Van der Haer filed suit against Christ Hospital for more than $28 million in damages in April 2011, alleging that the hospital was tortious, deliberate, intentional and malicious with her plans to build Inwood Village and later Glencoe Hotel and Condominiums. In addition, she sought $10 million in punitive damages from the hospital and more than $7 million from the city. In the suit, Van der Haer stated that the hospital sabotaged her deal with the city for Inwood Village.

Eagle Realty Group, a unit of Western & Southern Financial Group, foreclosed on Van der Haer holdings and they went to sheriff’s sale in mid-April. On October 25, Van der Haer sold the Glencoe-Auburn properties to Leroy Glen Investment LLC, a subsidiary of Eagle Realty Group.

A Wrecking Combo Permit, 008800090085, for 2 Glencoe Place was filed on December 20, 2012 and was issued on March 13, 2013. Demolition began on March 18.


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Since the road was blocked after the demolition, the google streetview car couldn’t get in. As a result, the predemolition streetview is still there. You can either drop in or push through the roadblock like a secret portal. Check it out. There are also historic streetviews back to 2007.

i was hoping for something good to happen there not this i grew up there in 50ths. and early 60ths. and loved it alot of memories. jerry hess

I also grew up on Glencoe Place and you are right we had a great time I lived there in the early 50's and 60's there was a closeness with the kids that grew up there and we had 2 grocery stores a dry cleaners and even a bar at the bottom of the hill. This makes me sick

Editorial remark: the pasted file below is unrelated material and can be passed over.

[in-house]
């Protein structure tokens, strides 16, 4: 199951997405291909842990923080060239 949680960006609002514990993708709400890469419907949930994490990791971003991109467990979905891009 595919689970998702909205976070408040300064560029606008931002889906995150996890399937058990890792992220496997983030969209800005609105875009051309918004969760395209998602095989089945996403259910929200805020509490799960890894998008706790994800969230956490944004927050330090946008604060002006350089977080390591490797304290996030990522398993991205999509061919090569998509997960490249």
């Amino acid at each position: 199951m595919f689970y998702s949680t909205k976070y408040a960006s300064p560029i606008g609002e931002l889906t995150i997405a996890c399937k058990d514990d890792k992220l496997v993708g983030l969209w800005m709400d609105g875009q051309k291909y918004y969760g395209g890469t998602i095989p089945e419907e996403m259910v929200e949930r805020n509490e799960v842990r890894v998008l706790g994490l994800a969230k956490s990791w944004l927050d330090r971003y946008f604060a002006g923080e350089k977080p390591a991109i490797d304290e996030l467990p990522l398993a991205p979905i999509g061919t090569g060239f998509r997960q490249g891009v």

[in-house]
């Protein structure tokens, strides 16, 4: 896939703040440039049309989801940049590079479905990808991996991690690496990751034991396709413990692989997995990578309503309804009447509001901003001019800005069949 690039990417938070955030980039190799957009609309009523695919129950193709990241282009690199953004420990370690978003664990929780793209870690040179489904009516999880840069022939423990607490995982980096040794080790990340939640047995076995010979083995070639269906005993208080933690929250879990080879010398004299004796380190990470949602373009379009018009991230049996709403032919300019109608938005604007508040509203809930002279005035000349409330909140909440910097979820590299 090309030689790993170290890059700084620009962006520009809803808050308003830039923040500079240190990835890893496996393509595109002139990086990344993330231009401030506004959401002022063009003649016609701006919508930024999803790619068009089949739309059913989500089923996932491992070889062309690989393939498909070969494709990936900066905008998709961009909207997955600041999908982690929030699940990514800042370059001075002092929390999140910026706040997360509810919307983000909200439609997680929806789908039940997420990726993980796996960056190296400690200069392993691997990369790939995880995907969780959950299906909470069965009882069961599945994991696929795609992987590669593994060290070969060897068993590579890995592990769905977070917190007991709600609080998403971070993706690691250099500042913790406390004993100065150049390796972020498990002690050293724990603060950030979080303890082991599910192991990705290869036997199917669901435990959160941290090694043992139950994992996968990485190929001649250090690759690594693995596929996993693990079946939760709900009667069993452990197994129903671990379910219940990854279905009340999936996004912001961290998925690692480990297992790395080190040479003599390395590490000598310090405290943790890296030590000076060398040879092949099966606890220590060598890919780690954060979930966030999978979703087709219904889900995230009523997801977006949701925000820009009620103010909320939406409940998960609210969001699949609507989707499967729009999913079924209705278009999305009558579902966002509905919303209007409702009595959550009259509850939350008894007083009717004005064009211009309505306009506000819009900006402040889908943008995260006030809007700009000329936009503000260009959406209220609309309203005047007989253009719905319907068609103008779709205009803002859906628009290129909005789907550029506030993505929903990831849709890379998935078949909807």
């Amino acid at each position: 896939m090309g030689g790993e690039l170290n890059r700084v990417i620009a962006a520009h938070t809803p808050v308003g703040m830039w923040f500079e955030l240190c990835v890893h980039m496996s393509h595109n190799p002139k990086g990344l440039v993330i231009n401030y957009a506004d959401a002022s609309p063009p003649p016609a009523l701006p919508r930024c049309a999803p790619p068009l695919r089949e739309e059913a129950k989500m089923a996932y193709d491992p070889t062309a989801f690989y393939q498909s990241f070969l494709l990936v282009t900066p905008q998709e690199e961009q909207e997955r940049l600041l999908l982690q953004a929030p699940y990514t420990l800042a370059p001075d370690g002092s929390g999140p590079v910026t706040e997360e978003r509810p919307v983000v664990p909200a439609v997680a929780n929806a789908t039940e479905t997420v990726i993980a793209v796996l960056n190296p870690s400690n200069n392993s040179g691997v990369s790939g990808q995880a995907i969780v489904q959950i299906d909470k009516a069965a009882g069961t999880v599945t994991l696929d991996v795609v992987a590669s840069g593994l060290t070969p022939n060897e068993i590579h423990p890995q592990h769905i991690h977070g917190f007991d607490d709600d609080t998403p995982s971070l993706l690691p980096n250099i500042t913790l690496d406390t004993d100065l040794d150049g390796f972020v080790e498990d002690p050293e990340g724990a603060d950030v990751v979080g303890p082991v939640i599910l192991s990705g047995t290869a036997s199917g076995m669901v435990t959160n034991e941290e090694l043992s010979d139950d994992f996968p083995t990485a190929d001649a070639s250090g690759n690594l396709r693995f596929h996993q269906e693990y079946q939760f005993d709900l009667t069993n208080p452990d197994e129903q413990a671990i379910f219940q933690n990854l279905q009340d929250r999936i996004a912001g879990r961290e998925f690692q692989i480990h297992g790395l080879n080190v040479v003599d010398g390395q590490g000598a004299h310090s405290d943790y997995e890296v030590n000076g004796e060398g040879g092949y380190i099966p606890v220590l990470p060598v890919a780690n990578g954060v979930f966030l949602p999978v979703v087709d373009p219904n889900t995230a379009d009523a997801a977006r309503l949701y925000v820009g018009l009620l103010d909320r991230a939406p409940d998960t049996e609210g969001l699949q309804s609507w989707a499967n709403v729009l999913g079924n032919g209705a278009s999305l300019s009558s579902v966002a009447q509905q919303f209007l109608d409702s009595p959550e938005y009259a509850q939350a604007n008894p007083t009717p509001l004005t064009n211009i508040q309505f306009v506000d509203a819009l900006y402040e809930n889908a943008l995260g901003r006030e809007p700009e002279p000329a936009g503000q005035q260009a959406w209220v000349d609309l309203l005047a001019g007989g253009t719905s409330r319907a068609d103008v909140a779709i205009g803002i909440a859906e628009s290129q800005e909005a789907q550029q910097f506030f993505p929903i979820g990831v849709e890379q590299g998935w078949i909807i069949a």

I grew up in this neighborhood in the 1950's. It was a wonderful place then and many, many memories I hold in my heart of those days. Friendships made then are friends that I still have to this day.

It was wishful thinking that the old neighborhood would be brought back to life. It is a loss for Cincinnati that it's being torn down. So much for Historic buildings, uh!


i f this is who i thank it ia went to school together it was a great place to grow up and alot of friends good bye glencoe.

The streets were public and were never blocked off after it was vacated, so for an adventure sometimes we'd drive through "Glencoe" in the dead of night, fully expecting to see the glint of bloodshot eyes framed in windows. I don't live in Cincy anymore, so I hadn't been back to it in years. Somehow I expected every time I went might be the last though.

As an architect I am simultaneously saddened by the loss of a place whose great urban potential was overshadowed by a contentious history and difficult to remedy circumstances; yet I won't foolishly romanticize a place that represented many of the failures of 20th Century urban policy and development.

Either way, part of me will miss it. And I will miss those lock-the-doors white knuckled slow midnight crawls between claustrophobic red brick walls.